On Monday we reported about extremist right-wing journalist/comedian Steven Crowder‘s anti-gay abuse of Vox journalist Carlos Maza.
Crowder repeatedly posted videos harassing Maza with derogatory, anti-gay, and racist statements, which Maza says resulted in hordes of Crowder’s fans doxxing him.
For example in Crowder’s videos has called Maza a “lispy queer,” a “token Vox gay atheist sprite,” and a “gay Mexican.” Other attacks included an offensive pantomime of Maza’s voice in which Crowder pretended to eat chips and exclaimed “just can’t eat one, like dicks.
For over a year Maza had reported the offensive videos to YouTube who did nothing. Then Maza took to Twitter to complain and the YouTube finally noticed and promised to look into the offensive videos.
YouTube’s hate speech policy page specifically bars “content promoting violence or hatred against individuals or groups” based on a number of attributes including ethnicity, race, and sexual orientation.
YouTube specifically writes creators cannot:
Use racial, ethnic, religious, or other slurs where the primary purpose is to promote hatred.
Use stereotypes that incite or promote hatred based on any of the attributes noted above. This can take the form of speech, text, or imagery promoting these stereotypes or treating them as factual.”
On Tuesday YouTube responded saying it would not take any action on the videos involved. After claiming YouTube takes “allegations of harassment very seriously” and that they had spent days “conducting an in-depth review of the videos flagged to us,” the Team YouTube Twitter wrote that while Crowder’s language was “clearly hurtful,” “the videos as posted don’t violate our policies” and will “remain on our site.”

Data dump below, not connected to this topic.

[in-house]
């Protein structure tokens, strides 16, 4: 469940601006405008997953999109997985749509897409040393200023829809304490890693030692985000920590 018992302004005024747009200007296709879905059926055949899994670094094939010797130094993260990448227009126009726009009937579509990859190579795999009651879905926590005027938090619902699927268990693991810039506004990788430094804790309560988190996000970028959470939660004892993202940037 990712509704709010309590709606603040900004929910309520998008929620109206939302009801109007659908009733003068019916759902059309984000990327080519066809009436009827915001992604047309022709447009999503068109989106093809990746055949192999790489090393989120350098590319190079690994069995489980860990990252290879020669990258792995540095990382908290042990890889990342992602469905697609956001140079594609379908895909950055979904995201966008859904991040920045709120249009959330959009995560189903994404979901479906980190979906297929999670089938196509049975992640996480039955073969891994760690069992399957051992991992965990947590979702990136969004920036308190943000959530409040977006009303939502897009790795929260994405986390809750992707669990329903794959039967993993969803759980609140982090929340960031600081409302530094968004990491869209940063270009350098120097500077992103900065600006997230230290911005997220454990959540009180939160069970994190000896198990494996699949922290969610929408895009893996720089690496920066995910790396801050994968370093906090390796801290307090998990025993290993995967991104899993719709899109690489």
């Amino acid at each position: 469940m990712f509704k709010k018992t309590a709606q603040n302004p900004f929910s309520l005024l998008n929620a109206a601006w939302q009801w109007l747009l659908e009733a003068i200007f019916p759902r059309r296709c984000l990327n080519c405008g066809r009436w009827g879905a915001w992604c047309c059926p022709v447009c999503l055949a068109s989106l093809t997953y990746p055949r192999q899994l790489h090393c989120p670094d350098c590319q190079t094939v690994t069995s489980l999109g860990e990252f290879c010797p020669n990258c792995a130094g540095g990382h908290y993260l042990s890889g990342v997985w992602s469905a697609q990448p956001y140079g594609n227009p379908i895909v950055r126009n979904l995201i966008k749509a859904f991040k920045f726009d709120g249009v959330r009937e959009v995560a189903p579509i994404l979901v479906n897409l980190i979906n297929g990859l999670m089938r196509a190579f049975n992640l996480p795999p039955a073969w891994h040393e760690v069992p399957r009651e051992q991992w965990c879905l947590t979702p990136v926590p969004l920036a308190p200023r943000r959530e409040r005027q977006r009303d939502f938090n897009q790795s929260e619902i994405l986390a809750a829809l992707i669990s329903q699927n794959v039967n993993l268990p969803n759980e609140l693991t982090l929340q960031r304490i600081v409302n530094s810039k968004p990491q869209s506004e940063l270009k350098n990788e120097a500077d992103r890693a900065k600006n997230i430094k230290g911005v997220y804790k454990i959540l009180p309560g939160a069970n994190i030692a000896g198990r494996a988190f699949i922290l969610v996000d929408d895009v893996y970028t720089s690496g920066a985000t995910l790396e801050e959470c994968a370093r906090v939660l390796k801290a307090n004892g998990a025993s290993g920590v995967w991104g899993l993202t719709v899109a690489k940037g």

The website Gizmodo asked YouTube and its parent company, Google, via email why the specific language used by Crowder and highlighted in Maza’s videos did not constitute a violation
We have strict policies that prohibit harassment on YouTube.
In the first quarter of 2019 we removed 47,443 videos and 10,623 accounts for violation of our policies on cyberbullying and harassment.
We take into consideration whether criticism is focused primarily on debating the opinions expressed or is solely malicious. We apply these policies consistently, regardless of how many views a video has.
In videos flagged to YouTube, Crowder has not instructed his viewers to harass Maza on YouTube or any other platform and the main point of these videos was not to harass or threaten, but rather to respond to the opinion.
There is certain behavior that is never ok: that includes encouraging viewers to harass others online and offline, or revealing nonpublic personal information (doxxing).
None of Maza’s personal information was ever revealed in content uploaded by Crowder and flagged to our teams for review.
A bizarre and tonedeaf response from YouTube since Maza flagged the posts about Crowder’s language being in violation of its hate speech policy which Crowder’s videos clearly are.